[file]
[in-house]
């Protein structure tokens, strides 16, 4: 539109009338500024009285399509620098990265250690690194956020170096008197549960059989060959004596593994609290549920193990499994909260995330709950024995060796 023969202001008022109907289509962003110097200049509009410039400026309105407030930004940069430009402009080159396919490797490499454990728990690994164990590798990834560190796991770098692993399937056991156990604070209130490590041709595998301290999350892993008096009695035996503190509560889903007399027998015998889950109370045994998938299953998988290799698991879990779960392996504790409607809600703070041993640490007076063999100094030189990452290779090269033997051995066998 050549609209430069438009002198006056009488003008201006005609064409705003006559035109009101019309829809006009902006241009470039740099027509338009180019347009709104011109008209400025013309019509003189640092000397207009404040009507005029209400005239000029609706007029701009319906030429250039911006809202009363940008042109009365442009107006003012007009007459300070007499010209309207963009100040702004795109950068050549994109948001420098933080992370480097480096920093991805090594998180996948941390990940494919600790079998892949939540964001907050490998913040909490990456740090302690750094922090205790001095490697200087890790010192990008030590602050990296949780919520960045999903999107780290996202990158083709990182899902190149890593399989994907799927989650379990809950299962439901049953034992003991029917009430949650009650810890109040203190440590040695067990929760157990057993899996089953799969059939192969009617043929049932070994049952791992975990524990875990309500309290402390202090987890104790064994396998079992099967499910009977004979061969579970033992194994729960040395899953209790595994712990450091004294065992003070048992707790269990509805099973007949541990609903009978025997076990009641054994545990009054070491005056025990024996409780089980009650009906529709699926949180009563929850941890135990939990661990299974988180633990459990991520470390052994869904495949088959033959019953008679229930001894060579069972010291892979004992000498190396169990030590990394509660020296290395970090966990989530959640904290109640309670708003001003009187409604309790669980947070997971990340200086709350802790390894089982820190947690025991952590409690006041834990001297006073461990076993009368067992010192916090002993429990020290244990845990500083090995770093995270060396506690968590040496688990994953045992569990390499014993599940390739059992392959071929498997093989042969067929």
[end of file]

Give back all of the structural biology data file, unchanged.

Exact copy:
[in-house]
């Protein structure tokens, strides 16, 4: 539109009338500024009285399509620098990265250690690194956020170096008197549960059989060959004596593994609290549920193990499994909260995330709950024995060796 023969202001008022109907289509962003110097200049509009410039400026309105407030930004940069430009402009080159396919490797490499454990728990690994164990590798990834560190796991770098692993399937056991156990604070209130490590041709595998301290999350892993008096009695035996503190509560889903007399027998015998889950109370045994998938299953998988290799698991879990779960392996504790409607809600703070041993640490007076063999100094030189990452290779090269033997051995066998 050549609209430069438009002198006056009488003008201006005609064409705003006559035109009101019309829809006009902006241009470039740099027509338009180019347009709104011109008209400025013309019509003189640092000397207009404040009507005029209400005239000029609706007029701009319906030429250039911006809202009363940008042109009365442009107006003012007009007459300070007499010209309207963009100040702004795109950068050549994109948001420098933080992370480097480096920093991805090594998180996948941390990940494919600790079998892949939540964001907050490998913040909490990456740090302690750094922090205790001095490697200087890790010192990008030590602050990296949780919520960045999903999107780290996202990158083709990182899902190149890593399989994907799927989650379990809950299962439901049953034992003991029917009430949650009650810890109040203190440590040695067990929760157990057993899996089953799969059939192969009617043929049932070994049952791992975990524990875990309500309290402390202090987890104790064994396998079992099967499910009977004979061969579970033992194994729960040395899953209790595994712990450091004294065992003070048992707790269990509805099973007949541990609903009978025997076990009641054994545990009054070491005056025990024996409780089980009650009906529709699926949180009563929850941890135990939990661990299974988180633990459990991520470390052994869904495949088959033959019953008679229930001894060579069972010291892979004992000498190396169990030590990394509660020296290395970090966990989530959640904290109640309670708003001003009187409604309790669980947070997971990340200086709350802790390894089982820190947690025991952590409690006041834990001297006073461990076993009368067992010192916090002993429990020290244990845990500083090995770093995270060396506690968590040496688990994953045992569990390499014993599940390739059992392959071929498997093989042969067929």